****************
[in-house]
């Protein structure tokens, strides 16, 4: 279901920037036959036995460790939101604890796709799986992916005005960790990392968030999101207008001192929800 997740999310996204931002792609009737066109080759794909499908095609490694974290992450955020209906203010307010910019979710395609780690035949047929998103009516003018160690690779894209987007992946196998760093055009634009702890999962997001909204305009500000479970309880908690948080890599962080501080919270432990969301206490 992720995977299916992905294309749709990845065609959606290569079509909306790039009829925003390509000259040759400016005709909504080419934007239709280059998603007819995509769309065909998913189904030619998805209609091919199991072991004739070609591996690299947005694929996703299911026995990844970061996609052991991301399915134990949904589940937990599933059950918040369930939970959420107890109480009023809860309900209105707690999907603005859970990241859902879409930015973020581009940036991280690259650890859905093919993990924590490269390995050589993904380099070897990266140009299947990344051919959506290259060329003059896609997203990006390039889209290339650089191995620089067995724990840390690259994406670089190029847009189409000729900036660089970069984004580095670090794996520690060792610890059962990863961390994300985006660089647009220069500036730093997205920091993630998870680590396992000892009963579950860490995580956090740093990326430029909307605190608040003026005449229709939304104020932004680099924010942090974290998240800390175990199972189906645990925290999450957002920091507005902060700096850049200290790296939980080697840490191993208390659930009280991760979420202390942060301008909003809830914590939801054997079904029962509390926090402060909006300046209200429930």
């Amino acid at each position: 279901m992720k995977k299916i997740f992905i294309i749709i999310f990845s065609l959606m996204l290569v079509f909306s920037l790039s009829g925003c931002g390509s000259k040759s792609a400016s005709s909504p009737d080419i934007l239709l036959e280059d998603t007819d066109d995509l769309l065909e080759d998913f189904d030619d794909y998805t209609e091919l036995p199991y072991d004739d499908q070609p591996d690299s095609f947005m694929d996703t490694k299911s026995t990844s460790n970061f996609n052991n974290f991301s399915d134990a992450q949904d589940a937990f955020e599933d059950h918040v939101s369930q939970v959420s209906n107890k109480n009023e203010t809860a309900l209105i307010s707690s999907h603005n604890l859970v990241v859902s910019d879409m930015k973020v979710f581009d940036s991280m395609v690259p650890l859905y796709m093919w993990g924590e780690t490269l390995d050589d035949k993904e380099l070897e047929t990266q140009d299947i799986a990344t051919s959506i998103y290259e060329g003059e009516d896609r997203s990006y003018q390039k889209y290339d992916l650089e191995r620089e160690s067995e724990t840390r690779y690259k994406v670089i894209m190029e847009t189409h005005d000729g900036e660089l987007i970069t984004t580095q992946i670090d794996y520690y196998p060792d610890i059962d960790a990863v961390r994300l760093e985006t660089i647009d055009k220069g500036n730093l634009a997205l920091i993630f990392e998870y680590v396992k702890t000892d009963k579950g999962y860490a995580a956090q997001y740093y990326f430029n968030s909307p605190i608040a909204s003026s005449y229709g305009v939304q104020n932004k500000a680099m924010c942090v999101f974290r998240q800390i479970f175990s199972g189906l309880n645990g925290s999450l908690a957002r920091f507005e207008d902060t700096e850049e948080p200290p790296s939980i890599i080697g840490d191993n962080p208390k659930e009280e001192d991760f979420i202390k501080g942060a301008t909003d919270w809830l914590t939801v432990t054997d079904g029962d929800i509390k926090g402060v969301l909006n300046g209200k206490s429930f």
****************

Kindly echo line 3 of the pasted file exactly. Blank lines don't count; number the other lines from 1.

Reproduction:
């Amino acid at each position: 279901m992720k995977k299916i997740f992905i294309i749709i999310f990845s065609l959606m996204l290569v079509f909306s920037l790039s009829g925003c931002g390509s000259k040759s792609a400016s005709s909504p009737d080419i934007l239709l036959e280059d998603t007819d066109d995509l769309l065909e080759d998913f189904d030619d794909y998805t209609e091919l036995p199991y072991d004739d499908q070609p591996d690299s095609f947005m694929d996703t490694k299911s026995t990844s460790n970061f996609n052991n974290f991301s399915d134990a992450q949904d589940a937990f955020e599933d059950h918040v939101s369930q939970v959420s209906n107890k109480n009023e203010t809860a309900l209105i307010s707690s999907h603005n604890l859970v990241v859902s910019d879409m930015k973020v979710f581009d940036s991280m395609v690259p650890l859905y796709m093919w993990g924590e780690t490269l390995d050589d035949k993904e380099l070897e047929t990266q140009d299947i799986a990344t051919s959506i998103y290259e060329g003059e009516d896609r997203s990006y003018q390039k889209y290339d992916l650089e191995r620089e160690s067995e724990t840390r690779y690259k994406v670089i894209m190029e847009t189409h005005d000729g900036e660089l987007i970069t984004t580095q992946i670090d794996y520690y196998p060792d610890i059962d960790a990863v961390r994300l760093e985006t660089i647009d055009k220069g500036n730093l634009a997205l920091i993630f990392e998870y680590v396992k702890t000892d009963k579950g999962y860490a995580a956090q997001y740093y990326f430029n968030s909307p605190i608040a909204s003026s005449y229709g305009v939304q104020n932004k500000a680099m924010c942090v999101f974290r998240q800390i479970f175990s199972g189906l309880n645990g925290s999450l908690a957002r920091f507005e207008d902060t700096e850049e948080p200290p790296s939980i890599i080697g840490d191993n962080p208390k659930e009280e001192d991760f979420i202390k501080g942060a301008t909003d919270w809830l914590t939801v432990t054997d079904g029962d929800i509390k926090g402060v969301l909006n300046g209200k206490s429930f």